The agreement of the ultra-Orthodox to such a compromise was vital, but difficult at best. Seeds of an impending ultra-Orthodox revolt were clear throughout the years of negotiations. Even back in April 2013, Western Wall rabbi Rabinovitch told Orthodox rabbis during a visit to North America that attempts to “divide the prayer plaza or delineate hours [designated for egalitarian services] will face strong opposition and bring about a civil war.”

Nonetheless, after years of negotiations, on January 31, 2016, the government passed a decision, colloquially called the “Kotel deal,” which was heralded by media the world over.

The historic compromise was multifaceted in its impact: The egalitarian prayer would continue in the southern area of the Western Wall, but there would be one entrance for all to the Western Wall plaza, which would lead to the different pluralistic, men’s and women’s pavilions.

The temporary egalitarian prayer platform, built in 2013 in Jerusalem's Old City Davidson Archeology Park, as seen on April 12, 2016. (Amanda Borschel-Dan/The Times of Israel)
The temporary egalitarian prayer platform, built in 2013 in Jerusalem’s Old City Davidson Archeology Park, as seen on April 12, 2016. (Amanda Borschel-Dan/The Times of Israel)

There was to be a joint committee of two Reform leaders, two Conservative leaders, two non-Orthodox women representatives, the Jewish Agency chairman and six government officials overseeing the southern area. The existing Orthodox prayer pavilion would be administered by Rabinovitch. Additionally, the temporary prayer platforms would double in size and be more connected — giving much more access to the Western Wall for prayer in the Davidson archaeological park and room for up to 1,200.

The plan called for a budget of NIS 35 million (almost $9 million) in 2016-2017. According to the cabinet decision, NIS 5 million would come from the Prime Minister’s Office, NIS 5 million from the Diaspora Ministry (2017) and NIS 5 million from the Finance Ministry. The Jewish Agency pledged another NIS 10 million and the Finance Ministry was to come up with the remaining NIS 10 million for 2016.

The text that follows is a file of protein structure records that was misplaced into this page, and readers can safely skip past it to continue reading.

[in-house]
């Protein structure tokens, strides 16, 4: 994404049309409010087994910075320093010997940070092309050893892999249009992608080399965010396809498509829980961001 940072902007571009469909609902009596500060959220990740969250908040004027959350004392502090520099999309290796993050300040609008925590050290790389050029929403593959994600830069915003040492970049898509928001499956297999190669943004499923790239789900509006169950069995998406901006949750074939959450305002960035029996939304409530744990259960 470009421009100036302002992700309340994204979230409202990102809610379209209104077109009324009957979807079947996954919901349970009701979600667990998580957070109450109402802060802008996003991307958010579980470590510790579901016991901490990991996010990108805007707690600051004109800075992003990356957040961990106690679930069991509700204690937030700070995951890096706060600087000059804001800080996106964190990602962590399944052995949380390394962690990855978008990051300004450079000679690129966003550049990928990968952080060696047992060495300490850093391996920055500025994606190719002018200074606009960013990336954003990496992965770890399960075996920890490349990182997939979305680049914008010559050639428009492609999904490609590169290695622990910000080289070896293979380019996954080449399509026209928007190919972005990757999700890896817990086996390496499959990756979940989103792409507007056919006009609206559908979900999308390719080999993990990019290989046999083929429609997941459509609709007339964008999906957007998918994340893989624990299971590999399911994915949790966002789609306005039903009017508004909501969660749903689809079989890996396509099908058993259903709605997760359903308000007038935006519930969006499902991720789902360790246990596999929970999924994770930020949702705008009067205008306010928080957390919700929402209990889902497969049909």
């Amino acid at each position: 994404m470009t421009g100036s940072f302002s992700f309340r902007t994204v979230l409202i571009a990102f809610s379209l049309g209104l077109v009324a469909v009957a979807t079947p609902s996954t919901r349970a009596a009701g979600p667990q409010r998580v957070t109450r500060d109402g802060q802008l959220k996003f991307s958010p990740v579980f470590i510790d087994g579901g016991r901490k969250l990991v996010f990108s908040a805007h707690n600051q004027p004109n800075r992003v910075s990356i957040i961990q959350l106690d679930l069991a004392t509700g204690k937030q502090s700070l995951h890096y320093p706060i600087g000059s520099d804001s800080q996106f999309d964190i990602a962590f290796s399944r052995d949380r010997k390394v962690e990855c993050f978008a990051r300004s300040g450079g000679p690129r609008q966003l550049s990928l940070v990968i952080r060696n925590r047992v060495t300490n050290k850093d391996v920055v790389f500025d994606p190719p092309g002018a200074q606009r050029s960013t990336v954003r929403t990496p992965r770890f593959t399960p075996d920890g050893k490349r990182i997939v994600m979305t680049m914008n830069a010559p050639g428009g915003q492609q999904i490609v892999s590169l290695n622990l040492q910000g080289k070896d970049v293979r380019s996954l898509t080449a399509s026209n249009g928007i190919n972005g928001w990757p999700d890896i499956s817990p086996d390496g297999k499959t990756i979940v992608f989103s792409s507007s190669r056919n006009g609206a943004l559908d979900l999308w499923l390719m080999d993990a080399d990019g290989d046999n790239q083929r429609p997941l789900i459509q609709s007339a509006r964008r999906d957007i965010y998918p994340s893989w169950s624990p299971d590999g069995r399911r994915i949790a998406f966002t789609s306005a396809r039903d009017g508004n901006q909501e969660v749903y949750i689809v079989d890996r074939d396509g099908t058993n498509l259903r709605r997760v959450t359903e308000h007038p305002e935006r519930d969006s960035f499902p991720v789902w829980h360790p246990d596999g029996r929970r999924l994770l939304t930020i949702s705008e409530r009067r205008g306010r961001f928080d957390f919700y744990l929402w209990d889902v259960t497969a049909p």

The pluralist section, shaded in blue, will double in size to nearly 10,000 square feet. The Orthodox section, shaded in purple, takes up some 21,500 square feet. The area in back of the Orthodox section is meant for national ceremonies. (JTA)
The pluralist section, shaded in blue, will double in size to nearly 10,000 square feet. The Orthodox section, shaded in purple, takes up some 21,500 square feet. The area in back of the Orthodox section is meant for national ceremonies. (JTA)

For some, this 2016 compromise was not a victory, but a defeat: Senior archaeologists decried the decision to repurpose a park devoted to millennia of national heritage. Additionally, many members of the Women of the Wall splintered off into another group, which calls itself the Original Women of the Wall, and is determined to continue prayer in the women’s section of the Western Wall plaza, not in the egalitarian section.

However, the main WOW group termed the compromise a feminist victory. “In approving this plan, the state acknowledges women’s full equality at the Kotel and the imperative of freedom of choice in Judaism in Israel. The creation of a third section of the Kotel sets a strong precedent in women’s status in Israel: women as administrators of a holy site, women as leaders, women as influential force not to be ignore or silenced,” wrote the Women of the Wall in a statement.

The new pluralist section, shaded in blue, will double in size to nearly 10,000 square feet. The Orthodox section, shaded in purple, takes up some 21,500 square feet. (JTA)
The new pluralist section, shaded in blue, will double in size to nearly 10,000 square feet. The Orthodox section, shaded in purple, takes up some 21,500 square feet. (JTA)

Whether it was the triumphalist statements broadcast by world Jewry, or a delayed regret, within days of the government decision ultra-Orthodox members of Knesset decried the deal — even after having accepted it and voted for it — and vowed to derail its implementation.

On June 25, 2017, the Prime Minister’s Office issued a terse statement announcing the cabinet vote, which called for a “freezing” of the Western Wall pluralist prayer pavilion. Minister Tzachi Hanegbi of Netanyahu’s Likud party and Cabinet Secretary Tzachi Braverman have been appointed as government representatives for new negotiations, the statement said.

However, according to a Facebook video released by Bennett, the temporary platform he constructed next to the Western Wall in 2013 is still set to be expanded and made more permanent.

JTA contributed to this report.